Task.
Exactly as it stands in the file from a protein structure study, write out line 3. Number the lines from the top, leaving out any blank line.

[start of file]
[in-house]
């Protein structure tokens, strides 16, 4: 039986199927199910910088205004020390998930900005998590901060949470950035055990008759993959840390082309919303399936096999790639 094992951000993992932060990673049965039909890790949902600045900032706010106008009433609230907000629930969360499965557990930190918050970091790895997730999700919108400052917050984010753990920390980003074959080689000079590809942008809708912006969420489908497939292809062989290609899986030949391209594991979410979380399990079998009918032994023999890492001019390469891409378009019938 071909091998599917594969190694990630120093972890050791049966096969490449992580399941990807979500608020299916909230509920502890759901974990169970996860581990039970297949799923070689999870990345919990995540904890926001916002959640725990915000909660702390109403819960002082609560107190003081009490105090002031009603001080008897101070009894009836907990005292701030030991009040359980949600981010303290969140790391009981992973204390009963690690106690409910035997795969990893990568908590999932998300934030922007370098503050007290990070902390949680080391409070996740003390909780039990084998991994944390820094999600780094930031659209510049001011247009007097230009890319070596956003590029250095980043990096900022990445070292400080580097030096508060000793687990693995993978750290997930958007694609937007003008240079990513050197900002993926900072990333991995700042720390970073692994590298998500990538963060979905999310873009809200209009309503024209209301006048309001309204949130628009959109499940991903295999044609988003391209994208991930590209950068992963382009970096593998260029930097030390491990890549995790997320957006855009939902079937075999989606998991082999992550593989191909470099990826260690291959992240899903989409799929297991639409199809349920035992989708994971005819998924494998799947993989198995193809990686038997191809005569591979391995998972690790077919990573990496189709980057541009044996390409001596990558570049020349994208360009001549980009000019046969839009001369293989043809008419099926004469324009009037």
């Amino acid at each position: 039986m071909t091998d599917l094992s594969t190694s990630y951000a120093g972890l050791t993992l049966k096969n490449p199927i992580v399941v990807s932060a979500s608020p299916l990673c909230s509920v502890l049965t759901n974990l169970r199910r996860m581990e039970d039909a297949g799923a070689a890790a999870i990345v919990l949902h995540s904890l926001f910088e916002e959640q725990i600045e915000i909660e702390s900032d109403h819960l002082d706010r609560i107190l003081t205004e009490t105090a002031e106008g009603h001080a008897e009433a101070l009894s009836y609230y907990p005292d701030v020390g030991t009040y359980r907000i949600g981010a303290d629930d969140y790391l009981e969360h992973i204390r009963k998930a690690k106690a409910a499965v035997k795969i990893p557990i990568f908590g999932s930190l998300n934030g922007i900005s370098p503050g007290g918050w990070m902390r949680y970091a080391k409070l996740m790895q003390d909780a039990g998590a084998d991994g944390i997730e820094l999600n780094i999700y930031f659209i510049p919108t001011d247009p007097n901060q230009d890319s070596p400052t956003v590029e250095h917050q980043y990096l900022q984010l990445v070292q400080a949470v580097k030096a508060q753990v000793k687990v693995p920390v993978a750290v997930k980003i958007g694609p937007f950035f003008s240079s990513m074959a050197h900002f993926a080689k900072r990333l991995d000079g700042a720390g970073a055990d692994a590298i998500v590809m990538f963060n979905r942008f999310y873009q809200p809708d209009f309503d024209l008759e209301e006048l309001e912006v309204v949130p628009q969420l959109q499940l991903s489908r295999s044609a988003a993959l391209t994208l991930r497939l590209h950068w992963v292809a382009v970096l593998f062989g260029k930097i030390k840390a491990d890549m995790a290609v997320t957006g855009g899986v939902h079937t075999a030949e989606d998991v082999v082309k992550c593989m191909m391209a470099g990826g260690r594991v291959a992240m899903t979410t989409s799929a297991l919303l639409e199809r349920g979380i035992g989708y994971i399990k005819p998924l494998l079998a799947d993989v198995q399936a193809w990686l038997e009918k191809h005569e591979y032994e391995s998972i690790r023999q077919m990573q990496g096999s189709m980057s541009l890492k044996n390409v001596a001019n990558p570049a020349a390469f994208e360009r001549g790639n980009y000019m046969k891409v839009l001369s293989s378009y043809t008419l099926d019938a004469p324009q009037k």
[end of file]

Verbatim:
């Amino acid at each position: 039986m071909t091998d599917l094992s594969t190694s990630y951000a120093g972890l050791t993992l049966k096969n490449p199927i992580v399941v990807s932060a979500s608020p299916l990673c909230s509920v502890l049965t759901n974990l169970r199910r996860m581990e039970d039909a297949g799923a070689a890790a999870i990345v919990l949902h995540s904890l926001f910088e916002e959640q725990i600045e915000i909660e702390s900032d109403h819960l002082d706010r609560i107190l003081t205004e009490t105090a002031e106008g009603h001080a008897e009433a101070l009894s009836y609230y907990p005292d701030v020390g030991t009040y359980r907000i949600g981010a303290d629930d969140y790391l009981e969360h992973i204390r009963k998930a690690k106690a409910a499965v035997k795969i990893p557990i990568f908590g999932s930190l998300n934030g922007i900005s370098p503050g007290g918050w990070m902390r949680y970091a080391k409070l996740m790895q003390d909780a039990g998590a084998d991994g944390i997730e820094l999600n780094i999700y930031f659209i510049p919108t001011d247009p007097n901060q230009d890319s070596p400052t956003v590029e250095h917050q980043y990096l900022q984010l990445v070292q400080a949470v580097k030096a508060q753990v000793k687990v693995p920390v993978a750290v997930k980003i958007g694609p937007f950035f003008s240079s990513m074959a050197h900002f993926a080689k900072r990333l991995d000079g700042a720390g970073a055990d692994a590298i998500v590809m990538f963060n979905r942008f999310y873009q809200p809708d209009f309503d024209l008759e209301e006048l309001e912006v309204v949130p628009q969420l959109q499940l991903s489908r295999s044609a988003a993959l391209t994208l991930r497939l590209h950068w992963v292809a382009v970096l593998f062989g260029k930097i030390k840390a491990d890549m995790a290609v997320t957006g855009g899986v939902h079937t075999a030949e989606d998991v082999v082309k992550c593989m191909m391209a470099g990826g260690r594991v291959a992240m899903t979410t989409s799929a297991l919303l639409e199809r349920g979380i035992g989708y994971i399990k005819p998924l494998l079998a799947d993989v198995q399936a193809w990686l038997e009918k191809h005569e591979y032994e391995s998972i690790r023999q077919m990573q990496g096999s189709m980057s541009l890492k044996n390409v001596a001019n990558p570049a020349a390469f994208e360009r001549g790639n980009y000019m046969k891409v839009l001369s293989s378009y043809t008419l099926d019938a004469p324009q009037k």